UPDATE: Just Ask Prevention Project; One Year Later

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Detective Bill Woolf, FCPD Human Trafficking Unit, answers questions from the media.

 

Fair Oaks District – The Northern Virginia Human Trafficking Task Force met today and shared results of their “Just Ask” Prevention Project, one year after launching an innovative outreach and enforcement program. The Task Force was awarded a million dollars towards enforcement and community education of human trafficking crimes and how to recognize and prevent them.

In the past year, the Just Ask Prevention Project has developed an interactive website that has engaged thousands of teens, parents, teachers and concerned community members. In addition to providing national hotline numbers for emergencies and safety tips, it is linked to Facebook, Twitter, and is accessible in Spanish and multiple media platforms. Posters highlighting the campaign messages have been placed on buses, in shopping malls, community centers and schools; all reinforcing messages about awareness and traffickers’ tactics. A high school curriculum within Fairfax County Public Schools was developed and is addressing all 6th through 12th graders; helping further raise the issue among youth. Trainings on the Just Ask project were held addressing faith-based and grassroots partners, counselors, shelter and residential program providers, teens, parents and community members. Over 15,000 wrist bands were distributed to school-age teens through high schools and civic groups such as Girl Scouts of America.

On the enforcement aspect, police have received 141 leads from community members; many of who learned about the issue and thought to “just ask” about a situation that didn’t seem “right.” Out of these investigations, 253 victims have been identified; 13 percent of those were juveniles. Additionally, 69 suspects were identified through law enforcement investigations. Suspects are predominately male and typically are in their 20’s. Many of these investigations are still underway and arrests are pending.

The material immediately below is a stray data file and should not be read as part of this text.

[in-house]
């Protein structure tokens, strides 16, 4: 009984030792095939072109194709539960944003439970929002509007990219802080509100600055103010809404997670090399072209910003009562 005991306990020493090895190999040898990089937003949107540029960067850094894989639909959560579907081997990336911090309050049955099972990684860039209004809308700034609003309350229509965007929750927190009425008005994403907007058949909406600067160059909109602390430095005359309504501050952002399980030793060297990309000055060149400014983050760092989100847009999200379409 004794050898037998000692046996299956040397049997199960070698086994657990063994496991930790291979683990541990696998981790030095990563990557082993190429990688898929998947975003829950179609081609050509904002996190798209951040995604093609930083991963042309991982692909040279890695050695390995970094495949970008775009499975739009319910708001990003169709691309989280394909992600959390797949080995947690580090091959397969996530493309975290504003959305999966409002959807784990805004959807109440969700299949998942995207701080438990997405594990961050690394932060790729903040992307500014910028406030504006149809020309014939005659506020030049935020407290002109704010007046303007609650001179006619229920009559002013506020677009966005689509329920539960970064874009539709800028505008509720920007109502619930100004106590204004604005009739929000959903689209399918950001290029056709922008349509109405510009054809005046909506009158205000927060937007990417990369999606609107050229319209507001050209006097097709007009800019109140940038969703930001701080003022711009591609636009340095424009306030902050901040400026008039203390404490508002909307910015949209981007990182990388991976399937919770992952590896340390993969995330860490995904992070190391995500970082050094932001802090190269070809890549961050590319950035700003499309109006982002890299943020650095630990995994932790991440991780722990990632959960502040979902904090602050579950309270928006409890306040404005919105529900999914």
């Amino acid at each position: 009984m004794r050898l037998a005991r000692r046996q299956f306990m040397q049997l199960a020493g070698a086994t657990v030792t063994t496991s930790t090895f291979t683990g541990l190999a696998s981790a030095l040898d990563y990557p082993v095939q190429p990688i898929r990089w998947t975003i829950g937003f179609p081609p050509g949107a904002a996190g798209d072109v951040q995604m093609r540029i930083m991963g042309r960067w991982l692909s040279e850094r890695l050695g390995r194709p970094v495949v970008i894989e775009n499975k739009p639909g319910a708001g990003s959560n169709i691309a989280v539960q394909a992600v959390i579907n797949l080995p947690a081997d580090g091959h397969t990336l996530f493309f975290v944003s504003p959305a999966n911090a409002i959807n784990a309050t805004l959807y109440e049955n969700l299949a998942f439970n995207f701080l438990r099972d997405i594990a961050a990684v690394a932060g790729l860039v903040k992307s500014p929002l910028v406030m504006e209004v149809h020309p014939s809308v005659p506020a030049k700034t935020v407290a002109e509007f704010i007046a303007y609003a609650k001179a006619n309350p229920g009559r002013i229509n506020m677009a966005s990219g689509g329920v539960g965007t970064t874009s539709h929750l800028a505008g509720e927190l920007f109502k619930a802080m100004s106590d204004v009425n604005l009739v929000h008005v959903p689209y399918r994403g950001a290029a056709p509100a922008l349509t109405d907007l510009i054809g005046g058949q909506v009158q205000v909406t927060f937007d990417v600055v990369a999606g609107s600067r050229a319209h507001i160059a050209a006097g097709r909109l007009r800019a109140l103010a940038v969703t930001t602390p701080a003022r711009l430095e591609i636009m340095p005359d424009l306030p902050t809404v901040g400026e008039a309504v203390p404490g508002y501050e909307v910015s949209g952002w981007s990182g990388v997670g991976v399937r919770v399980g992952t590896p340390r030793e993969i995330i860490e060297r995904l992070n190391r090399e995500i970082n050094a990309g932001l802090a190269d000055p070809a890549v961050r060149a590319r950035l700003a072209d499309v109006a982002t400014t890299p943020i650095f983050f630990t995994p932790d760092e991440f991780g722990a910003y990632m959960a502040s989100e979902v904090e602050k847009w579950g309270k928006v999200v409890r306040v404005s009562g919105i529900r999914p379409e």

Teen from West Springfield High School discusses the human trafficking awareness and prevention efforts at her high school.

Teen from West Springfield High School discusses the human trafficking awareness and prevention efforts at her high school.

Community partners and media attended the Human Trafficking Task Force meeting today at the Fair Oaks Police District.
Community partners and media attended the Human Trafficking Task Force meeting today at the Fair Oaks Police District.

A new public service announcement developed and created by local teens was screened at today’s Task Force meeting. West Springfield student Elaine Stewart, the actress in the film clip, attended today’s task force meeting to learn firsthand more about human trafficking issues. The video stresses that: Sex trafficking is a reality in our region because it’s seen as less risky than other crimes and traffickers may look “normal” and victims may look like the girl next door. It’s important for concerned adults to learn what’s going on in the life of teens and for teens ,who think they might be in trouble, to know they can “Just Ask” for help.